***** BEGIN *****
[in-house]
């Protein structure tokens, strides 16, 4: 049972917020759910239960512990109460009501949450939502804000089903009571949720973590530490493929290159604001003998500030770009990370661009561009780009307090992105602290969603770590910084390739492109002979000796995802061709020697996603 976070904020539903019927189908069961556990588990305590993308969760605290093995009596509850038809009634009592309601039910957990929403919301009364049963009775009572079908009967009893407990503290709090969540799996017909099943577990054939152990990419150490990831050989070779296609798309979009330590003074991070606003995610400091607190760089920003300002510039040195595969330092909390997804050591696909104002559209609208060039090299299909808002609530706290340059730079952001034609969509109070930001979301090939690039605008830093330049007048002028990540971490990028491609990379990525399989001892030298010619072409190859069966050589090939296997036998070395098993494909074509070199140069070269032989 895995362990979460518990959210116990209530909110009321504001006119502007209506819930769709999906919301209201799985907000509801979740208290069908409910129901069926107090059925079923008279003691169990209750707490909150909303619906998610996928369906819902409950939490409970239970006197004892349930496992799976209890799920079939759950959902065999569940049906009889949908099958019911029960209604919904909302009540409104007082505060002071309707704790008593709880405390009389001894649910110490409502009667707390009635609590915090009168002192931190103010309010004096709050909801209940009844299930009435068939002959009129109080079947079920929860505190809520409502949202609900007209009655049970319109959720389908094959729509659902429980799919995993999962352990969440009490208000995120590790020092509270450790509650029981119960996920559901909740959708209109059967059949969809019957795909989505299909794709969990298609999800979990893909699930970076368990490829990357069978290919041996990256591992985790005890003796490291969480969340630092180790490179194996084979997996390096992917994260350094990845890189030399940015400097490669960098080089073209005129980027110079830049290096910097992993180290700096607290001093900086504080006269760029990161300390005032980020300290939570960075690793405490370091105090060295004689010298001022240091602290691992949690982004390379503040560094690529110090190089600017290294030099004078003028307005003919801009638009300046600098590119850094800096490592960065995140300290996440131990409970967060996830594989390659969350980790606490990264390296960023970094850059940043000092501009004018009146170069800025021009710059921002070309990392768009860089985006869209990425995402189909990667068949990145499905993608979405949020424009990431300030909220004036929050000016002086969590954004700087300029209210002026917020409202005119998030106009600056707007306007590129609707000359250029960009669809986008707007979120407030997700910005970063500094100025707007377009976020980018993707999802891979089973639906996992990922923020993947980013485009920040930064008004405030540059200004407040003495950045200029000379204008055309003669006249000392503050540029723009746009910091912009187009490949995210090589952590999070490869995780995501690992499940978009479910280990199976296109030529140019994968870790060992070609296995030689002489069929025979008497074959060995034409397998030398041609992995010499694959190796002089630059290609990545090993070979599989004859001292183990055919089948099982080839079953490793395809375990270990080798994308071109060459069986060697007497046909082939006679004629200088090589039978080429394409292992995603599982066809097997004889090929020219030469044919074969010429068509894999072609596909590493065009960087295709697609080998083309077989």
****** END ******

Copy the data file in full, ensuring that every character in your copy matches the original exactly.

[in-house]
């Protein structure tokens, strides 16, 4: 049972917020759910239960512990109460009501949450939502804000089903009571949720973590530490493929290159604001003998500030770009990370661009561009780009307090992105602290969603770590910084390739492109002979000796995802061709020697996603 976070904020539903019927189908069961556990588990305590993308969760605290093995009596509850038809009634009592309601039910957990929403919301009364049963009775009572079908009967009893407990503290709090969540799996017909099943577990054939152990990419150490990831050989070779296609798309979009330590003074991070606003995610400091607190760089920003300002510039040195595969330092909390997804050591696909104002559209609208060039090299299909808002609530706290340059730079952001034609969509109070930001979301090939690039605008830093330049007048002028990540971490990028491609990379990525399989001892030298010619072409190859069966050589090939296997036998070395098993494909074509070199140069070269032989 895995362990979460518990959210116990209530909110009321504001006119502007209506819930769709999906919301209201799985907000509801979740208290069908409910129901069926107090059925079923008279003691169990209750707490909150909303619906998610996928369906819902409950939490409970239970006197004892349930496992799976209890799920079939759950959902065999569940049906009889949908099958019911029960209604919904909302009540409104007082505060002071309707704790008593709880405390009389001894649910110490409502009667707390009635609590915090009168002192931190103010309010004096709050909801209940009844299930009435068939002959009129109080079947079920929860505190809520409502949202609900007209009655049970319109959720389908094959729509659902429980799919995993999962352990969440009490208000995120590790020092509270450790509650029981119960996920559901909740959708209109059967059949969809019957795909989505299909794709969990298609999800979990893909699930970076368990490829990357069978290919041996990256591992985790005890003796490291969480969340630092180790490179194996084979997996390096992917994260350094990845890189030399940015400097490669960098080089073209005129980027110079830049290096910097992993180290700096607290001093900086504080006269760029990161300390005032980020300290939570960075690793405490370091105090060295004689010298001022240091602290691992949690982004390379503040560094690529110090190089600017290294030099004078003028307005003919801009638009300046600098590119850094800096490592960065995140300290996440131990409970967060996830594989390659969350980790606490990264390296960023970094850059940043000092501009004018009146170069800025021009710059921002070309990392768009860089985006869209990425995402189909990667068949990145499905993608979405949020424009990431300030909220004036929050000016002086969590954004700087300029209210002026917020409202005119998030106009600056707007306007590129609707000359250029960009669809986008707007979120407030997700910005970063500094100025707007377009976020980018993707999802891979089973639906996992990922923020993947980013485009920040930064008004405030540059200004407040003495950045200029000379204008055309003669006249000392503050540029723009746009910091912009187009490949995210090589952590999070490869995780995501690992499940978009479910280990199976296109030529140019994968870790060992070609296995030689002489069929025979008497074959060995034409397998030398041609992995010499694959190796002089630059290609990545090993070979599989004859001292183990055919089948099982080839079953490793395809375990270990080798994308071109060459069986060697007497046909082939006679004629200088090589039978080429394409292992995603599982066809097997004889090929020219030469044919074969010429068509894999072609596909590493065009960087295709697609080998083309077989």